It is not easy to navigate the "hair ways" of life. You see we are a product of our home lives. My late mother was always of the view that women of a certain age look better with shorter hair. Indeed this seems to be the prevailing opinion in Australia where long hair on anyone over 45 who is not in showbiz is a rarity. But here in London and across the northern hemisphere as a whole, this is not the case. Indeed in a concerted effort to prove my commitment to fundraising for the Off-Spring's school at the PTA Christmas Fair late last year, I offered to auction snips of my long locks, only to be met with gasps of horror and exclamations of "No - you must not!" from the assembled committee. Indeed given the overwhelming lack of response to most of my ideas and initiatives as chair of the PTA, it was a startling reminder that people do express emotion and can form an opinion when the subject matter is important to them (nb women with short hair and cooking with children seem to be matters that invite a spirited response).
In a similar vein, I was met with absolute horror at school pick-up today when I collected the Off-Spring. Number 3 was home ill - not that ill really, just tired - and accompanied me to the salon. where the fun of sitting in high chairs, spraying water on wigs and being consulted on matters of style and appearance rendered him supportive and thoroughly engaged. Number 2 smiled at me with delight from afar but told me I looked hideous. Number 1 could barely look at me such was his devastation, saying I was ugly and disgusting.
Thankfully Number 1 resiled from this viewpoint after an hour when a clip with a flower on it was pulled through the side of the hair and also I suspect after some introspective musings about the true nature of love and acceptance. Number 2 is a pushover. A pure aesthete - for him the issue was the change rather than the style.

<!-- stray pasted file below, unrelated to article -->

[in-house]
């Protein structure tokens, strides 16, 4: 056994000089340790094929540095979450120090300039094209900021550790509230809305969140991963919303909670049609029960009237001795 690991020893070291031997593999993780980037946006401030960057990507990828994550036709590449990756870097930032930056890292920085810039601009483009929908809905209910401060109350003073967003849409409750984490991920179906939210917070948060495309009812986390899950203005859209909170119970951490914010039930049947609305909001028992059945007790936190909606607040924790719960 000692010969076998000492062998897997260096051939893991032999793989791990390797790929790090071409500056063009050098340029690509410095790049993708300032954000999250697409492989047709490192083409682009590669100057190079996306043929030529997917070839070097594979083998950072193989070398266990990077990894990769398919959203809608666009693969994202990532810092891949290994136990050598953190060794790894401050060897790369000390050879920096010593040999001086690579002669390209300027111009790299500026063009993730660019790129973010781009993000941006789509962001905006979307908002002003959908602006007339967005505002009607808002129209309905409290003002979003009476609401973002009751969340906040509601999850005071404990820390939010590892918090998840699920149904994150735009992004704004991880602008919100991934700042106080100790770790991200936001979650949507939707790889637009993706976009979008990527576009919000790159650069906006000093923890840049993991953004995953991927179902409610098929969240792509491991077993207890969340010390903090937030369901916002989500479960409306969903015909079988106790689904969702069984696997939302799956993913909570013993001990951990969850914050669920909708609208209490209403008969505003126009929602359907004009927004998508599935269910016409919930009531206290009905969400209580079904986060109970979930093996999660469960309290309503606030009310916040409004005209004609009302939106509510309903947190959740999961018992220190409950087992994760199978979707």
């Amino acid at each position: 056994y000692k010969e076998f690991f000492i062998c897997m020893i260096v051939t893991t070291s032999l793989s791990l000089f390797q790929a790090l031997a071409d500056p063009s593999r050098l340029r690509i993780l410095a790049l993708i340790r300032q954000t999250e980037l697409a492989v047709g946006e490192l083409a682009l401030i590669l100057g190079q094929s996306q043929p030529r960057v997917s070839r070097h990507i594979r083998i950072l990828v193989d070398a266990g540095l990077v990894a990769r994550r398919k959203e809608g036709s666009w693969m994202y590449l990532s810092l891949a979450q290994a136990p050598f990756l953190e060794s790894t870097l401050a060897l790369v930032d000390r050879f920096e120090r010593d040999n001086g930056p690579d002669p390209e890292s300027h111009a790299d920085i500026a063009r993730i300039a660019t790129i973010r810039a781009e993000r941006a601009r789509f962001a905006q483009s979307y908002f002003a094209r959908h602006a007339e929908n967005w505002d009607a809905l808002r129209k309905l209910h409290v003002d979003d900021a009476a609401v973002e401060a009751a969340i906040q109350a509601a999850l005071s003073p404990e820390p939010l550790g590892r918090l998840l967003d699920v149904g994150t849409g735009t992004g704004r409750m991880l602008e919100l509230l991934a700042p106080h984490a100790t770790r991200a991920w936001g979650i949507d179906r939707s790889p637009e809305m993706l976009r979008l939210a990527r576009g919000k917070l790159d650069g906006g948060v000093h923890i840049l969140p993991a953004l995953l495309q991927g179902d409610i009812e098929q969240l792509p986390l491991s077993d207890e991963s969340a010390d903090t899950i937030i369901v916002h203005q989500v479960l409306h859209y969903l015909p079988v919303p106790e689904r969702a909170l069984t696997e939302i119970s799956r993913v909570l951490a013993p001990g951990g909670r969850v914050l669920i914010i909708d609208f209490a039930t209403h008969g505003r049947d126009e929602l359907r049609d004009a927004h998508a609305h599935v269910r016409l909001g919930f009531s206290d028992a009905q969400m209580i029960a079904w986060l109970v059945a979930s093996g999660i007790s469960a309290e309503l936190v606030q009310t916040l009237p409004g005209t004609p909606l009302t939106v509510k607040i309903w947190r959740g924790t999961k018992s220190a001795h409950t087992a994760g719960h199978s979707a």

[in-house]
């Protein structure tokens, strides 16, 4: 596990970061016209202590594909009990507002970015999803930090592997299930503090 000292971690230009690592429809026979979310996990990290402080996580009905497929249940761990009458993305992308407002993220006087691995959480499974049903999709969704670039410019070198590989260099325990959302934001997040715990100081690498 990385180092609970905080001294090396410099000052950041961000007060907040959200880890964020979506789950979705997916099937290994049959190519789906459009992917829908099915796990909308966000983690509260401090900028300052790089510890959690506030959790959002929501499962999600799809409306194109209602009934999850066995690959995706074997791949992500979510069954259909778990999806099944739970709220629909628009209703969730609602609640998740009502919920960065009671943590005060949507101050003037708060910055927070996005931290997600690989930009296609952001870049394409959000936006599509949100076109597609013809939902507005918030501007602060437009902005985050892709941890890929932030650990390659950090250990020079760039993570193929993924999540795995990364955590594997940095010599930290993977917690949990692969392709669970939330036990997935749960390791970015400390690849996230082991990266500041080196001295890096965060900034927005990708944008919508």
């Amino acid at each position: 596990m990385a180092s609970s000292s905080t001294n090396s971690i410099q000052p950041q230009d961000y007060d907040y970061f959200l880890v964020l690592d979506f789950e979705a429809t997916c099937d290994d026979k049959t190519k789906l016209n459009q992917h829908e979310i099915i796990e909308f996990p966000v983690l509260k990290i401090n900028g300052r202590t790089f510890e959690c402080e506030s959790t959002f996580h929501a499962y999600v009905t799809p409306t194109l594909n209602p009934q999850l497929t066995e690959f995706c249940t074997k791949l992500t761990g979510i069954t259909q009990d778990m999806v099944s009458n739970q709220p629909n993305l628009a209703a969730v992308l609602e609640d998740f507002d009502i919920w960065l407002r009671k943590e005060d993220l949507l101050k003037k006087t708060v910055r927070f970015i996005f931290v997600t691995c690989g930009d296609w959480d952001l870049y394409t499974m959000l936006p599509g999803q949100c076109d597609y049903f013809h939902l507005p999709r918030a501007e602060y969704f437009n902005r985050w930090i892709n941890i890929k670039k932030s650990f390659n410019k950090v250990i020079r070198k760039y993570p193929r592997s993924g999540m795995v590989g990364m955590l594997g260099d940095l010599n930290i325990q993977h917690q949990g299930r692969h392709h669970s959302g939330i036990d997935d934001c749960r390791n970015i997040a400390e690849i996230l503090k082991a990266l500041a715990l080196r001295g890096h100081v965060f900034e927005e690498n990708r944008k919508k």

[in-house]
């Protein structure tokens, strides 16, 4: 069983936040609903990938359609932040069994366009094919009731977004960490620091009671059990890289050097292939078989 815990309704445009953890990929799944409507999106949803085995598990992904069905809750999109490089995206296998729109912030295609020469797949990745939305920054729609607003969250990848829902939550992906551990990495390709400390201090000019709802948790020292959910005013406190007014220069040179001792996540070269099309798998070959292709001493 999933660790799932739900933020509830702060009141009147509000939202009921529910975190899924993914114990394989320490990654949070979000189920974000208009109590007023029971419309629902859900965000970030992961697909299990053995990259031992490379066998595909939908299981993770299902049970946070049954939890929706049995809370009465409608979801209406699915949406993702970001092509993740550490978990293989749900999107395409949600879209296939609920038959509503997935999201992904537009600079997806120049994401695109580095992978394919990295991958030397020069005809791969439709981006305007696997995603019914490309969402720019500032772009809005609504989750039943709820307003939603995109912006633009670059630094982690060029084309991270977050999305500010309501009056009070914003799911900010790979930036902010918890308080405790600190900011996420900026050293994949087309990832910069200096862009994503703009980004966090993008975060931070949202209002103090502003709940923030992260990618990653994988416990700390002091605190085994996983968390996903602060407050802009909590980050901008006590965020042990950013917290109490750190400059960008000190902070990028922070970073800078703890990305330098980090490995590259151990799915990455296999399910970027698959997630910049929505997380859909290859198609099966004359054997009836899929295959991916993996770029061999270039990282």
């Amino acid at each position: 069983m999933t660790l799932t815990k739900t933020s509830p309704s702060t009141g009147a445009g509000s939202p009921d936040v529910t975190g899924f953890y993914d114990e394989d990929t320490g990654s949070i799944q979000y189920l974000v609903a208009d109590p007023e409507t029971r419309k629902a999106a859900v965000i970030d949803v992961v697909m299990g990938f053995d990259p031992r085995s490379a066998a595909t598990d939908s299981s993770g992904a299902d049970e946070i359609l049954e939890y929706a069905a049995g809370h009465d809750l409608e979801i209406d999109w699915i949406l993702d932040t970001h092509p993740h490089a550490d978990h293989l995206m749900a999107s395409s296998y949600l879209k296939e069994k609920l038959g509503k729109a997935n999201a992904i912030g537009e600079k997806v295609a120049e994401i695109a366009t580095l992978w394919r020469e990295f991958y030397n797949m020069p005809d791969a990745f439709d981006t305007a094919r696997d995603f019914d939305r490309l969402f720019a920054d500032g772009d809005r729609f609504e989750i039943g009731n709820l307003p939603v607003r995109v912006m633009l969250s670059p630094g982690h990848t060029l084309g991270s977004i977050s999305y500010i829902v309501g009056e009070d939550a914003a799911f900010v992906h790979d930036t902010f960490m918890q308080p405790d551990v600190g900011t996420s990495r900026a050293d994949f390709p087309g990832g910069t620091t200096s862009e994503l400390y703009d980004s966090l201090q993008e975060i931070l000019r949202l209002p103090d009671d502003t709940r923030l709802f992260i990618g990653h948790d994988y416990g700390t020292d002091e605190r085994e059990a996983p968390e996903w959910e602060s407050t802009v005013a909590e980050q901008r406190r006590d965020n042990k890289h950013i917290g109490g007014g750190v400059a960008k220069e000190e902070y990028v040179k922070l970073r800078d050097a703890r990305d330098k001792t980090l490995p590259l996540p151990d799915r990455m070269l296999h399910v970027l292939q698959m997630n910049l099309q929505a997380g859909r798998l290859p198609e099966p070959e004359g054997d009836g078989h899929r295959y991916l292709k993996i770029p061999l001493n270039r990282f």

At the end of the evening no one was too bothered. I explained to them that (unlike Sampson whose strength lay in his long locks) I would be a more fun and laid back person with my new hip, cool and funky do and if they gave it a chance they might find things were better under the new regime. I certainly inspired them to new heights of homework concentration and energy, so who knows....
Does one's hair really matter that much? Apparently, yes!
I could make all sorts of statements about the relative value of appearance and haircare as opposed to curing cancer and diabetes and eradicating poverty, but seriously, who would listen?
I know now, only too well, the value of a nice fresh style; of letting go of old ways of being. (Imagine, some people look and feel great all the time!) And to top it off, as I saw with the Off-Spring, haircuts help people to adapt to change and accept differences in each other.
Hair as a concept, as a form of self-expression, as a symbol of our identity or lack thereof and as a reflection of our values and beliefs is crucial to our personal growth and development and the evolution of the species as a whole. We have but to consider hair through the ages to see how important it is as a barometer of societal stability, prosperity and cultural progress. I am not qualified, nor wish, to analyse the significance of hair and style and all that it means to people. Suffice to say, it is a big business for a reason. It is after all, (body art, clothes and plastic surgery aside) the only thing we have about our person that we can affect or influence. It is the sole physical canvas upon which to create something truly representative of our inner self.
Sure, I like seeing what people are doing with their hair. Good style is always attractive. Glossy, shiny, healthy tresses are beautiful. But I have denied the obvious for too long. I hate to admit it after years of wanton maltreatment of my hair; I have missed the boat! What messages have I been sending about myself? What opportunities have I missed to show the world who I am! Expensive hats? Inner work? Intellectual pursuits? To what end, I ask you?
Hair is a phenomenological and semiotic minefield.
But it is never too late!
If Justin Bieber can do it...